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An Ecclesiastical History To The 20th Year Of The Reign Of Constantine by Eusebius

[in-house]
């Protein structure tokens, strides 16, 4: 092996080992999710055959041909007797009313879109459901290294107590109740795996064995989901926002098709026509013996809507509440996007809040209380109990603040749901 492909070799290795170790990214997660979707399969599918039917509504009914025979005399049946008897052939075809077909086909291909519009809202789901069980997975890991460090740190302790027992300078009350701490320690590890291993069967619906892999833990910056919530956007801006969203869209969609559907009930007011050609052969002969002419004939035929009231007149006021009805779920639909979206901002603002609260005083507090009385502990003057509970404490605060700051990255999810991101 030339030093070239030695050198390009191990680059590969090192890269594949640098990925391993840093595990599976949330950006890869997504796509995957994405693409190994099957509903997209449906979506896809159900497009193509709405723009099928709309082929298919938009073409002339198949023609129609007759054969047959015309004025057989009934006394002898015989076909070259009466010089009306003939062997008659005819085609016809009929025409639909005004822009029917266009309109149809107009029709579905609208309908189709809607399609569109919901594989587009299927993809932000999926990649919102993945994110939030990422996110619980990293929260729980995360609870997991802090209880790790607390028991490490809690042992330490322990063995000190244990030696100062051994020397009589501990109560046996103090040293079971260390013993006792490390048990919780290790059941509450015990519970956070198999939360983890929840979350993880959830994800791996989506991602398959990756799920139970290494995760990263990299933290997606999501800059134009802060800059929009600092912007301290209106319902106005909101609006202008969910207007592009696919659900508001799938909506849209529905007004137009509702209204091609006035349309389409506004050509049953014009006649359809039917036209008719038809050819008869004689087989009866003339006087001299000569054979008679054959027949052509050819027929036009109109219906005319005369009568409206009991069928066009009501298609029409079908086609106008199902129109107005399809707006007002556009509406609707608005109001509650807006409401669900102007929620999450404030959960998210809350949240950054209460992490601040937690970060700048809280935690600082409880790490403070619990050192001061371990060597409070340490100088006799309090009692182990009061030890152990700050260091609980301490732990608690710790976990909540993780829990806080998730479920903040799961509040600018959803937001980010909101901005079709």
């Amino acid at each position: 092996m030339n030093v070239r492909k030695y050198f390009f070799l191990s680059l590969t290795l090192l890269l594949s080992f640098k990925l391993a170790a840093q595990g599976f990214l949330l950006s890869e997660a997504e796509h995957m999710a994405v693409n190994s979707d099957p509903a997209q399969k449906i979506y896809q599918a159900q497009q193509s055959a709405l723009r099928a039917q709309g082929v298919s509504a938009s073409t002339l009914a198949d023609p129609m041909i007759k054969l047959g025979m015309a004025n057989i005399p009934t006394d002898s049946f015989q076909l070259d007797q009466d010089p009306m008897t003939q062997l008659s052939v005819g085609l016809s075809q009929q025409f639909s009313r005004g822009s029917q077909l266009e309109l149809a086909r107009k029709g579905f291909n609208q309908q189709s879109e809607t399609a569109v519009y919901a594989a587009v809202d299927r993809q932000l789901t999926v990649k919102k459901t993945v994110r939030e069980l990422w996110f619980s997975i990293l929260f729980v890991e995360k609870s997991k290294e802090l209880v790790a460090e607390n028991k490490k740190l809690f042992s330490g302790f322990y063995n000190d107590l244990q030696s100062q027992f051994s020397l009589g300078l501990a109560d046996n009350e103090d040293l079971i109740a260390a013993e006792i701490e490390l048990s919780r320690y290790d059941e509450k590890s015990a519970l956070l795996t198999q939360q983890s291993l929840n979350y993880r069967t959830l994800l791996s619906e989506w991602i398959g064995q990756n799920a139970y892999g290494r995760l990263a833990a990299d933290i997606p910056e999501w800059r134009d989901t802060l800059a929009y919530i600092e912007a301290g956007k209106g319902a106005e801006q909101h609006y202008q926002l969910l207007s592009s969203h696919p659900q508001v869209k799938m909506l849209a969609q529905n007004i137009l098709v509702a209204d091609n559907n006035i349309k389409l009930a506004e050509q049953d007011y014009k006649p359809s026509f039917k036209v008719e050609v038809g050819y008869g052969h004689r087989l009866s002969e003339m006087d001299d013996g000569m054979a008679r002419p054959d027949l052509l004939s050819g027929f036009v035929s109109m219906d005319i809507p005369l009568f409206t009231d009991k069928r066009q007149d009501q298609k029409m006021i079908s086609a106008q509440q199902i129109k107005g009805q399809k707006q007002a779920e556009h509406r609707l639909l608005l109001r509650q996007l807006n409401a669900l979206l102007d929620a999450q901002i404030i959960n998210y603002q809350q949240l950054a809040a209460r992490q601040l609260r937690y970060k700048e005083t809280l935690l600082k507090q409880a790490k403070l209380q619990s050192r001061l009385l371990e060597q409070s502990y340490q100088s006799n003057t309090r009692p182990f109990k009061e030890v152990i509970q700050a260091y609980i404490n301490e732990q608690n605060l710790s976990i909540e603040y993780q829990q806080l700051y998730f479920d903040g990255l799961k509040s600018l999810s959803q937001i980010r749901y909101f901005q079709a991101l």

THAT Paul preached to the Gentiles, and established churches from Jerusalem and around as far as Illyricum, is evident both from his own expressions, and from the testimony of Luke in the book of Acts. And in what provinces Peter also proclaimed the doctrine of Christ, the doctrine of the New Covenant, appears from his own writings, and may be seen from that epistle we have mentioned as admitted in the canon, and which he addressed to the Hebrews in the dispersion throughout Pontus, Galatia, Cappadocia, Asia and Bithynia. But how many and which of these, actuated by a genuine zeal, were judged suitable to feed the churches established by these apostles, it is not easy to say, any farther than may be gathered from the writings of Paul. For he, indeed, had innumerable fellow-labourers, or as he himself calls them, fellow-soldiers in the church. Of these, the greater part are honoured with an indelible remembrance by him in his epistles, where he gives a lasting testimony concerning them. Luke also, in his Acts, speaking of his friends, mentions them by name. Timothy, indeed, is recorded as having first received the episcopate at Ephesus (εν Epheso παροικιας), as Titus, also, was appointed over the churches in Crete. But Luke, who was born at Antioch, and by profession a physician, being for the most part connected with Paul, and familiarly acquainted with the rest of the apostles, has left us in two inspired books, the institutes of that spiritual healing art which he obtained from them. One of these is his gospel, in which he testifies that he has recorded, “as those who were from the beginning eyewitnesses, and ministers of the word,” delivered to him, whom also, he says, he has in all things followed. The other is his Acts of the Apostles, which he composed, not from what he had heard from others, but from what he had seen himself. It is also said, that Paul usually referred to his gospel, whenever in his epistles he spoke of some particular gospel of his own, saying, “according to my gospel.” But of the rest that accompanied Paul, Crescens is mentioned by him as sent to Gaul. Linus, whom he has mentioned in his Second Epistle to Timothy as his companion at Rome, has been before shown to have been the first after Peter, that obtained the episcopate at Rome. Clement also, who was appointed the third bishop of this church, is proved by him to have been a fellow-labourer and fellow-soldier with him. Beside, the Areopagite, called Dionysius, whom Luke has recorded in his Acts, after Paul’s address to the Athenians, in the Areopagus, as the first that believed, is mentioned by Dionysius, another of the ancients, and pastor of the church at Corinth, as the first bishop of the church at Athens. But the manner and times of the apostolic succession shall be mentioned by us as we proceed in our course. Now let us pursue the order of our history.








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